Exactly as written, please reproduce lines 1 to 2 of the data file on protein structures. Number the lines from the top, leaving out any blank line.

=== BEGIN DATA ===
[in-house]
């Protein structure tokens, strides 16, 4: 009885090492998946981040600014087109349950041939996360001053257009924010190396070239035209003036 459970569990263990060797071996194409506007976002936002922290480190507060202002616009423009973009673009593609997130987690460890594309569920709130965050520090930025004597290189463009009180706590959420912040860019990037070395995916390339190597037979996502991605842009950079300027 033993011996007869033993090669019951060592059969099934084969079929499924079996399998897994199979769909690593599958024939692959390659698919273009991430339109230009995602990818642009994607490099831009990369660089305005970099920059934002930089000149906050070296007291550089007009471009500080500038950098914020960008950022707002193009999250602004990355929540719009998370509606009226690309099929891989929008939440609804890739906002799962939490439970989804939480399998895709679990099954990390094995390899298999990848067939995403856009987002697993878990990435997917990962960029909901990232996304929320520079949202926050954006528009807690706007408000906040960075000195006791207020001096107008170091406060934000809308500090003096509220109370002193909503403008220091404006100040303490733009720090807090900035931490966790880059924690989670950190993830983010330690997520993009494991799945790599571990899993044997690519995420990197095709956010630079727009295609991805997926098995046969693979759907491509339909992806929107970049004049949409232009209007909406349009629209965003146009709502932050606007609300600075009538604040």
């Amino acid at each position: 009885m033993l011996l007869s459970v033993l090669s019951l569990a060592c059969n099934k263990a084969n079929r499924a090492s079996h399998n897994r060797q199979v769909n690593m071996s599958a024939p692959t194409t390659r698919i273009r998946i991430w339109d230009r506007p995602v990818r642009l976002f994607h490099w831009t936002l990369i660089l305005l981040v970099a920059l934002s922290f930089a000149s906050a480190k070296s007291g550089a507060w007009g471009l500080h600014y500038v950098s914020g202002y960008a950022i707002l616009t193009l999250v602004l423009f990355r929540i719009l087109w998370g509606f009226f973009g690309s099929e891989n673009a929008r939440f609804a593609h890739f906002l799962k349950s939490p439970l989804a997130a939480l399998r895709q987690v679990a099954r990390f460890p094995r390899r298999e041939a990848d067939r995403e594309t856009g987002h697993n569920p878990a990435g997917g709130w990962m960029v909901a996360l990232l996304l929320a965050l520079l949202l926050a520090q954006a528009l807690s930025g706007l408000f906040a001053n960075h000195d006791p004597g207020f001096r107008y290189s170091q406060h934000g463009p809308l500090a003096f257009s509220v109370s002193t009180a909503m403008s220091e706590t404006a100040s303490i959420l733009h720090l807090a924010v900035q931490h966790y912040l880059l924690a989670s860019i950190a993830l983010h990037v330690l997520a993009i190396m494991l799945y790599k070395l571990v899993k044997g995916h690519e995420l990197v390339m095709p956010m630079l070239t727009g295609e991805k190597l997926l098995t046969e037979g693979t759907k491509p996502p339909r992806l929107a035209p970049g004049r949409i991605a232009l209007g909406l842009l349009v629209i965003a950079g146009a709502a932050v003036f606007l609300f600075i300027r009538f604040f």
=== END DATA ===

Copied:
[in-house]
């Protein structure tokens, strides 16, 4: 009885090492998946981040600014087109349950041939996360001053257009924010190396070239035209003036 459970569990263990060797071996194409506007976002936002922290480190507060202002616009423009973009673009593609997130987690460890594309569920709130965050520090930025004597290189463009009180706590959420912040860019990037070395995916390339190597037979996502991605842009950079300027 033993011996007869033993090669019951060592059969099934084969079929499924079996399998897994199979769909690593599958024939692959390659698919273009991430339109230009995602990818642009994607490099831009990369660089305005970099920059934002930089000149906050070296007291550089007009471009500080500038950098914020960008950022707002193009999250602004990355929540719009998370509606009226690309099929891989929008939440609804890739906002799962939490439970989804939480399998895709679990099954990390094995390899298999990848067939995403856009987002697993878990990435997917990962960029909901990232996304929320520079949202926050954006528009807690706007408000906040960075000195006791207020001096107008170091406060934000809308500090003096509220109370002193909503403008220091404006100040303490733009720090807090900035931490966790880059924690989670950190993830983010330690997520993009494991799945790599571990899993044997690519995420990197095709956010630079727009295609991805997926098995046969693979759907491509339909992806929107970049004049949409232009209007909406349009629209965003146009709502932050606007609300600075009538604040």